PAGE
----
Historically, living accommodation provided to employees as part of their employment is deemed to be a taxable benefit in kind (BIK), unless the living accommodation falls within HMRC’s exemptions.
On 6 April 2021, HMRC will be withdrawing one of the exemptions which could potentially have the effect of increasing both the employee’s and the employer’s tax liabilities, where an employee has been provided with living accommodation.
The exemption being withdrawn is called the “Representative Occupiers” exemption. This exemption applies to employees occupying a post of employment which existed before 6 April 1977, where the employee:
- resides in a house provided rent free by the employer
- who, as a term of the contract of employment, is required to reside in that particular house and is not allowed to reside anywhere else
- whose occupation of the house is for the purpose of the employer, the nature of the employment being such that the employee is reasonably required to reside in it for the better and more effectual performance of the duties.
HMRC are withdrawing the exemption from 6 April 2021 as it is deemed to be unfair to businesses that were established after April 1977. This is because the exemption relies on the post of employment being in existence at that date, rather than looking at the type of employment and why the living accommodation may have been provided.
In many cases, where an employee is provided with job-related accommodation, other statutory exemptions will still apply after 6 April. If the accommodation meets one of the following ‘tests’ it will not be treated as a BIK:
- the Necessary Test – your employees can’t do their work properly without it (for example agricultural workers living on farms)
- the Customary Test – an employer is usually expected to provide accommodation for people doing that type of work (for example a manager living above a pub, or a vicar looking after a parish)
- the Security Test – you need to provide accommodation to protect an employee because the type of work they do means there’s a special threat to their security.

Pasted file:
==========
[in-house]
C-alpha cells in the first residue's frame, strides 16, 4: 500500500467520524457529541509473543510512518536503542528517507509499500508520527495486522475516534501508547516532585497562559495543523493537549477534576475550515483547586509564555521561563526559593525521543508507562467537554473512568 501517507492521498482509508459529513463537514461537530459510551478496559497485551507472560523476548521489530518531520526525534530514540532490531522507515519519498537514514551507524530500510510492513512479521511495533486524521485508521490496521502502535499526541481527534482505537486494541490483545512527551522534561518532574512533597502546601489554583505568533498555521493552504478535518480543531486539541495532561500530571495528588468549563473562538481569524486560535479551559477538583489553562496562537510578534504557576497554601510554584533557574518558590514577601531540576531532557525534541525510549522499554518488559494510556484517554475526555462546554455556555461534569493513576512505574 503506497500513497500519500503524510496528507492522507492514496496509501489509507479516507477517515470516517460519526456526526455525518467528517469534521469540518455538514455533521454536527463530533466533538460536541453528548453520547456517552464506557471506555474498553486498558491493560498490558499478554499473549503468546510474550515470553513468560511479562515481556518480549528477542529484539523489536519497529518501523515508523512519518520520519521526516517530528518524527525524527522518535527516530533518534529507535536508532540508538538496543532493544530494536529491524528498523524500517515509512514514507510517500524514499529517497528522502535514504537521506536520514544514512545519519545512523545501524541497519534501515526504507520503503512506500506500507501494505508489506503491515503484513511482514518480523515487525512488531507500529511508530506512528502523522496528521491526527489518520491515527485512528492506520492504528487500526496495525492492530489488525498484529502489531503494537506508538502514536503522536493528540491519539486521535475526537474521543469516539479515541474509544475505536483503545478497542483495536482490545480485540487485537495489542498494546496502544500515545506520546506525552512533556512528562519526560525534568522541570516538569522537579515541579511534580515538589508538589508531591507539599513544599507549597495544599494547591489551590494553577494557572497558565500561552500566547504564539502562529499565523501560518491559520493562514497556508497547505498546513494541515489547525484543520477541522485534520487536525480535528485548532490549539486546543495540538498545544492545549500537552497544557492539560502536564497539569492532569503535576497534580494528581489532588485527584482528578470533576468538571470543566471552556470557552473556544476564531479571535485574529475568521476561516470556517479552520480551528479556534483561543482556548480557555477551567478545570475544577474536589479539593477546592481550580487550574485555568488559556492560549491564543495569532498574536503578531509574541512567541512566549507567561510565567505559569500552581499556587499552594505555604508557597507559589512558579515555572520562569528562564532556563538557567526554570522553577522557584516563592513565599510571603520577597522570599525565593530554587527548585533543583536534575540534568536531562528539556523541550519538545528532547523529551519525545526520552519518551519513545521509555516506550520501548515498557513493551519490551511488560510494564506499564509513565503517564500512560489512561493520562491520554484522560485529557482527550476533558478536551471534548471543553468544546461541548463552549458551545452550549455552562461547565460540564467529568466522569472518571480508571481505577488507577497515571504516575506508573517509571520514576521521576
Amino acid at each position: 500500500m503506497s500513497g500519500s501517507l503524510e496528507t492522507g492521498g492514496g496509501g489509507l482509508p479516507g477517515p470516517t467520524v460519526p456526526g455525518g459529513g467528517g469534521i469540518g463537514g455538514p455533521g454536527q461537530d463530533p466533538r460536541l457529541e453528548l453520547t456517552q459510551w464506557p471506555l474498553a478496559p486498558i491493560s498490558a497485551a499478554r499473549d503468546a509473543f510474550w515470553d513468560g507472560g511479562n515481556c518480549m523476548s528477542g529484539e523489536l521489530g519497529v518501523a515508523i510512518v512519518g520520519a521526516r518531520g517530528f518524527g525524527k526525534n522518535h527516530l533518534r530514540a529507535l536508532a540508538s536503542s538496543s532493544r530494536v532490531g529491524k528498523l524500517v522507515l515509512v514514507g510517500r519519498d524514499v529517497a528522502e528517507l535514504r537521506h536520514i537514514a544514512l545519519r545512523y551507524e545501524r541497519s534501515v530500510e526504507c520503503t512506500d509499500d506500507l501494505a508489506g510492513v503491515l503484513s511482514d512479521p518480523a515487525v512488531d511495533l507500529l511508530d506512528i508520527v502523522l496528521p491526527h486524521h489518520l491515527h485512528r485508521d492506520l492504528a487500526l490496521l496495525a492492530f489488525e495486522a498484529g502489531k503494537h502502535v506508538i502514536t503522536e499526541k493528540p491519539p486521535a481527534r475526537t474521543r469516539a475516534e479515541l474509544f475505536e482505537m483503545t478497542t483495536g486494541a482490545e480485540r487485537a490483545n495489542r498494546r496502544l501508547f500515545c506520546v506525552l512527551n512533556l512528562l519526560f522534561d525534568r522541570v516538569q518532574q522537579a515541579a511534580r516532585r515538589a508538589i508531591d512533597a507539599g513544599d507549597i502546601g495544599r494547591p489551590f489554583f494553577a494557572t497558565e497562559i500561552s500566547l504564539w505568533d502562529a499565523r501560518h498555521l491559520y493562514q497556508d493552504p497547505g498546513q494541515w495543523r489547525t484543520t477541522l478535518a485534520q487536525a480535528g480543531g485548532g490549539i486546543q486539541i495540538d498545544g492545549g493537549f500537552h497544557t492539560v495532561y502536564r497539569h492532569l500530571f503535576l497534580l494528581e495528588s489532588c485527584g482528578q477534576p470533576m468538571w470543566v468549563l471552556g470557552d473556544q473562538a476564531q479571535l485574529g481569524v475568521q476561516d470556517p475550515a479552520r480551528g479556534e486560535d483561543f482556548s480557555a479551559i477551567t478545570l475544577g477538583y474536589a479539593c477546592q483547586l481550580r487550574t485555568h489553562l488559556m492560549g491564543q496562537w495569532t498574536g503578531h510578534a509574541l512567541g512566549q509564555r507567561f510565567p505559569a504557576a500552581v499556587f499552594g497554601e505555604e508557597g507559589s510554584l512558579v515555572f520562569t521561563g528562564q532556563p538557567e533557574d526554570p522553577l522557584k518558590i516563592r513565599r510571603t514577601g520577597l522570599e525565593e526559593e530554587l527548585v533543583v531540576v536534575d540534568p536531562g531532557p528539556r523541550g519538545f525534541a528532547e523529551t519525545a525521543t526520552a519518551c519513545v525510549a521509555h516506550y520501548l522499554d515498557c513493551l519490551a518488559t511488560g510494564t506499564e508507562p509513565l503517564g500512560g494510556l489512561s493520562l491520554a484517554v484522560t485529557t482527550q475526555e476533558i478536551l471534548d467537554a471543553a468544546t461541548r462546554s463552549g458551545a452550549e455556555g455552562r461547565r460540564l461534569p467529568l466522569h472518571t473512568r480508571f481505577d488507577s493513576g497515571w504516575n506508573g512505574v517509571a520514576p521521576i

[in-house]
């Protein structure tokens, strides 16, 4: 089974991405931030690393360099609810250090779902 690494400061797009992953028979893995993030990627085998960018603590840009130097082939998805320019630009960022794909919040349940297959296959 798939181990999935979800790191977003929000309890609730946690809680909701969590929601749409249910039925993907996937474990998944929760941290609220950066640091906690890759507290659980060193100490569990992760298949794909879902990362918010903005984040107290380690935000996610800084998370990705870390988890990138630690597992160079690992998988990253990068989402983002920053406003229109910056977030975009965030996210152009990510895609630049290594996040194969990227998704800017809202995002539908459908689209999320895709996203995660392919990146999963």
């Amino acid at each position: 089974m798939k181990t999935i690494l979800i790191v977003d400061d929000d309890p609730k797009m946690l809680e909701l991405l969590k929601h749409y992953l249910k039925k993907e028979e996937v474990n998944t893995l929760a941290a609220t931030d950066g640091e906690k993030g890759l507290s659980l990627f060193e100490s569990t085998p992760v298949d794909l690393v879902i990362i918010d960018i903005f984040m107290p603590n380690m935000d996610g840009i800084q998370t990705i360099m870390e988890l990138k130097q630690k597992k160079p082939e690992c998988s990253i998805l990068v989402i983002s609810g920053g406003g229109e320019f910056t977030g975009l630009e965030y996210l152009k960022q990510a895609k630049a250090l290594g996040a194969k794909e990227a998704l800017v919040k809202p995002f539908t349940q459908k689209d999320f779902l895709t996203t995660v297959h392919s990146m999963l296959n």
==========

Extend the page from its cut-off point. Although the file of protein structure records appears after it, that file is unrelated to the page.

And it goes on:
There are also exemptions available if an employee has been provided living accommodation by a local council, on the same terms housing is provided to a non-employee, or an employee has been provided accommodation by an individual (not a company or partnership) who is a close relative that they work for. Please note this exemption would not be available if the same
sort of accommodation is provided to an employee who is not a family member.
If exemptions no longer apply for the living accommodation provided to an employee, the value of the BIK will need to be calculated in order to work out how much additional tax will be payable by the employee and how much additional class 1A NIC is payable by the employer. This will need to be reported on the employee’s form P11D.
The calculation of the BIK is complex and time consuming and depends on several factors, including whether or not the property is owned or rented by the employer and whether it cost more than £75,000.
It is important that you review all accommodation provided to staff. If you think you may have employees that will be effected by the forthcoming withdrawal of the “Representative Occupiers” exemption and would like to discuss what this could mean for your employees’ and the business’s tax liabilities, please get in touch.